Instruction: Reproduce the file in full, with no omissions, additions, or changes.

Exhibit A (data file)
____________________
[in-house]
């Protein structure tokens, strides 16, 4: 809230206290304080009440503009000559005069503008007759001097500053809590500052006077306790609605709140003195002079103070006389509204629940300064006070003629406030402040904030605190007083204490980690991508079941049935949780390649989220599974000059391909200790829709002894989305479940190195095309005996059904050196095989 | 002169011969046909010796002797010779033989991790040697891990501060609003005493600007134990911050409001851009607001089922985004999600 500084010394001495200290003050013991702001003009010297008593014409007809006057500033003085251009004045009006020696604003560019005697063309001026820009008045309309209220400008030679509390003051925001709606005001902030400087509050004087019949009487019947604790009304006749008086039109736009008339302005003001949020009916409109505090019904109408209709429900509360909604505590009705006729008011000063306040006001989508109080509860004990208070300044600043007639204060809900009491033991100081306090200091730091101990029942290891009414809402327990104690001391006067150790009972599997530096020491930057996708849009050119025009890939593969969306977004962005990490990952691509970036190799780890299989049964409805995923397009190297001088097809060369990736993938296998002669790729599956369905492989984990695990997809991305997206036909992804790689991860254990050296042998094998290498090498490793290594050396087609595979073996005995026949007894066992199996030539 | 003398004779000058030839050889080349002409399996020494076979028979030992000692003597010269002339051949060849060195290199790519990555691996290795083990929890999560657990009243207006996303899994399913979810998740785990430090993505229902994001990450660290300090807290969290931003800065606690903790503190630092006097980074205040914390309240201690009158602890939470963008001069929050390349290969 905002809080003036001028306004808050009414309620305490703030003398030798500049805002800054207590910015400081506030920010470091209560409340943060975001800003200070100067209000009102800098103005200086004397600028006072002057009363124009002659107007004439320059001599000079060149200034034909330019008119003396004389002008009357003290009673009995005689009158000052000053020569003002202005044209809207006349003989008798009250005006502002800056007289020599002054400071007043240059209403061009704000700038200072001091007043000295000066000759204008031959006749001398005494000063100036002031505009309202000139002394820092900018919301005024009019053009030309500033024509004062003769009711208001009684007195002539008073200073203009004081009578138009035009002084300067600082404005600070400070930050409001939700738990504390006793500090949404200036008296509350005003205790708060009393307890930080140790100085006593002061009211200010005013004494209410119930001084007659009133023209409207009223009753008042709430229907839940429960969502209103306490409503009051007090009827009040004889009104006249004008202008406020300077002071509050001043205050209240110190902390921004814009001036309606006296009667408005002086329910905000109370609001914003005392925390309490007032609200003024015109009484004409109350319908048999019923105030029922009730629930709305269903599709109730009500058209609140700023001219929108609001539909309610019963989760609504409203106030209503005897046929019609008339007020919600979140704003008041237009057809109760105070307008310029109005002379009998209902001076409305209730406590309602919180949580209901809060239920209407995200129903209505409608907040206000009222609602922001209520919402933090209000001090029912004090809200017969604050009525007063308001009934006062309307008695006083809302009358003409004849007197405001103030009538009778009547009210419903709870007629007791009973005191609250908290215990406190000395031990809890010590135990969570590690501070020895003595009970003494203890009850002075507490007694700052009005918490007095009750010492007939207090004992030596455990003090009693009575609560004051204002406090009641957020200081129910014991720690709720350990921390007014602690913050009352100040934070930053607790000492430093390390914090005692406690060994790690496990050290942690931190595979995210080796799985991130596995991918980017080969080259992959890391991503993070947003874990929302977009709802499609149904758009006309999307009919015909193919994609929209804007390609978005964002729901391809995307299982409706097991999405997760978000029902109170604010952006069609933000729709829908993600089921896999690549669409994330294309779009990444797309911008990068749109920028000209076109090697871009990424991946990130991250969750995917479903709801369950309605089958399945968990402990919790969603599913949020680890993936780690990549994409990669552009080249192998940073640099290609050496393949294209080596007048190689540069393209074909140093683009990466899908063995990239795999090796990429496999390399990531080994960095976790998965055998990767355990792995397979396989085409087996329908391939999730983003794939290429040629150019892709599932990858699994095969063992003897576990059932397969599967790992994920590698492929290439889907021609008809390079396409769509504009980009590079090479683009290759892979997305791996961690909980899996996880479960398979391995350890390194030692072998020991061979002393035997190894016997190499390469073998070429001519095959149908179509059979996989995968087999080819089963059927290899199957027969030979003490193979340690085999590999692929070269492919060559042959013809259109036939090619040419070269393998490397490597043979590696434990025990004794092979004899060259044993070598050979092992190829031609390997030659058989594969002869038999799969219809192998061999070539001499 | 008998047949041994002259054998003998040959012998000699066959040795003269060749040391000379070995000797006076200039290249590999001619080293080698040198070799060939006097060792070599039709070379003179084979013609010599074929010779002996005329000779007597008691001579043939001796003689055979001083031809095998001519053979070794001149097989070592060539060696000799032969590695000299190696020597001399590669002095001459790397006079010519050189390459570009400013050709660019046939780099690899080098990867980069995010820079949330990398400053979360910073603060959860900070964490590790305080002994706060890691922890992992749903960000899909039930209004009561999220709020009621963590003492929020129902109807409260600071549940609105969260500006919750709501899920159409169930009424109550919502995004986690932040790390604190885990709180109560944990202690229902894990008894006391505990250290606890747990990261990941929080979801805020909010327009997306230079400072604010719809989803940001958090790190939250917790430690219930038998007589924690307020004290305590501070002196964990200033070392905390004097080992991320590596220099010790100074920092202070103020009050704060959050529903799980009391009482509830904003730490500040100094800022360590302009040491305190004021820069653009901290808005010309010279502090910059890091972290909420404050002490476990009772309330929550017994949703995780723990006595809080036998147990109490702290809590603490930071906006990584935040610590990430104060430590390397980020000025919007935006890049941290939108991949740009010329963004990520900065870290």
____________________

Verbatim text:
[in-house]
């Protein structure tokens, strides 16, 4: 809230206290304080009440503009000559005069503008007759001097500053809590500052006077306790609605709140003195002079103070006389509204629940300064006070003629406030402040904030605190007083204490980690991508079941049935949780390649989220599974000059391909200790829709002894989305479940190195095309005996059904050196095989 | 002169011969046909010796002797010779033989991790040697891990501060609003005493600007134990911050409001851009607001089922985004999600 500084010394001495200290003050013991702001003009010297008593014409007809006057500033003085251009004045009006020696604003560019005697063309001026820009008045309309209220400008030679509390003051925001709606005001902030400087509050004087019949009487019947604790009304006749008086039109736009008339302005003001949020009916409109505090019904109408209709429900509360909604505590009705006729008011000063306040006001989508109080509860004990208070300044600043007639204060809900009491033991100081306090200091730091101990029942290891009414809402327990104690001391006067150790009972599997530096020491930057996708849009050119025009890939593969969306977004962005990490990952691509970036190799780890299989049964409805995923397009190297001088097809060369990736993938296998002669790729599956369905492989984990695990997809991305997206036909992804790689991860254990050296042998094998290498090498490793290594050396087609595979073996005995026949007894066992199996030539 | 003398004779000058030839050889080349002409399996020494076979028979030992000692003597010269002339051949060849060195290199790519990555691996290795083990929890999560657990009243207006996303899994399913979810998740785990430090993505229902994001990450660290300090807290969290931003800065606690903790503190630092006097980074205040914390309240201690009158602890939470963008001069929050390349290969 905002809080003036001028306004808050009414309620305490703030003398030798500049805002800054207590910015400081506030920010470091209560409340943060975001800003200070100067209000009102800098103005200086004397600028006072002057009363124009002659107007004439320059001599000079060149200034034909330019008119003396004389002008009357003290009673009995005689009158000052000053020569003002202005044209809207006349003989008798009250005006502002800056007289020599002054400071007043240059209403061009704000700038200072001091007043000295000066000759204008031959006749001398005494000063100036002031505009309202000139002394820092900018919301005024009019053009030309500033024509004062003769009711208001009684007195002539008073200073203009004081009578138009035009002084300067600082404005600070400070930050409001939700738990504390006793500090949404200036008296509350005003205790708060009393307890930080140790100085006593002061009211200010005013004494209410119930001084007659009133023209409207009223009753008042709430229907839940429960969502209103306490409503009051007090009827009040004889009104006249004008202008406020300077002071509050001043205050209240110190902390921004814009001036309606006296009667408005002086329910905000109370609001914003005392925390309490007032609200003024015109009484004409109350319908048999019923105030029922009730629930709305269903599709109730009500058209609140700023001219929108609001539909309610019963989760609504409203106030209503005897046929019609008339007020919600979140704003008041237009057809109760105070307008310029109005002379009998209902001076409305209730406590309602919180949580209901809060239920209407995200129903209505409608907040206000009222609602922001209520919402933090209000001090029912004090809200017969604050009525007063308001009934006062309307008695006083809302009358003409004849007197405001103030009538009778009547009210419903709870007629007791009973005191609250908290215990406190000395031990809890010590135990969570590690501070020895003595009970003494203890009850002075507490007694700052009005918490007095009750010492007939207090004992030596455990003090009693009575609560004051204002406090009641957020200081129910014991720690709720350990921390007014602690913050009352100040934070930053607790000492430093390390914090005692406690060994790690496990050290942690931190595979995210080796799985991130596995991918980017080969080259992959890391991503993070947003874990929302977009709802499609149904758009006309999307009919015909193919994609929209804007390609978005964002729901391809995307299982409706097991999405997760978000029902109170604010952006069609933000729709829908993600089921896999690549669409994330294309779009990444797309911008990068749109920028000209076109090697871009990424991946990130991250969750995917479903709801369950309605089958399945968990402990919790969603599913949020680890993936780690990549994409990669552009080249192998940073640099290609050496393949294209080596007048190689540069393209074909140093683009990466899908063995990239795999090796990429496999390399990531080994960095976790998965055998990767355990792995397979396989085409087996329908391939999730983003794939290429040629150019892709599932990858699994095969063992003897576990059932397969599967790992994920590698492929290439889907021609008809390079396409769509504009980009590079090479683009290759892979997305791996961690909980899996996880479960398979391995350890390194030692072998020991061979002393035997190894016997190499390469073998070429001519095959149908179509059979996989995968087999080819089963059927290899199957027969030979003490193979340690085999590999692929070269492919060559042959013809259109036939090619040419070269393998490397490597043979590696434990025990004794092979004899060259044993070598050979092992190829031609390997030659058989594969002869038999799969219809192998061999070539001499 | 008998047949041994002259054998003998040959012998000699066959040795003269060749040391000379070995000797006076200039290249590999001619080293080698040198070799060939006097060792070599039709070379003179084979013609010599074929010779002996005329000779007597008691001579043939001796003689055979001083031809095998001519053979070794001149097989070592060539060696000799032969590695000299190696020597001399590669002095001459790397006079010519050189390459570009400013050709660019046939780099690899080098990867980069995010820079949330990398400053979360910073603060959860900070964490590790305080002994706060890691922890992992749903960000899909039930209004009561999220709020009621963590003492929020129902109807409260600071549940609105969260500006919750709501899920159409169930009424109550919502995004986690932040790390604190885990709180109560944990202690229902894990008894006391505990250290606890747990990261990941929080979801805020909010327009997306230079400072604010719809989803940001958090790190939250917790430690219930038998007589924690307020004290305590501070002196964990200033070392905390004097080992991320590596220099010790100074920092202070103020009050704060959050529903799980009391009482509830904003730490500040100094800022360590302009040491305190004021820069653009901290808005010309010279502090910059890091972290909420404050002490476990009772309330929550017994949703995780723990006595809080036998147990109490702290809590603490930071906006990584935040610590990430104060430590390397980020000025919007935006890049941290939108991949740009010329963004990520900065870290």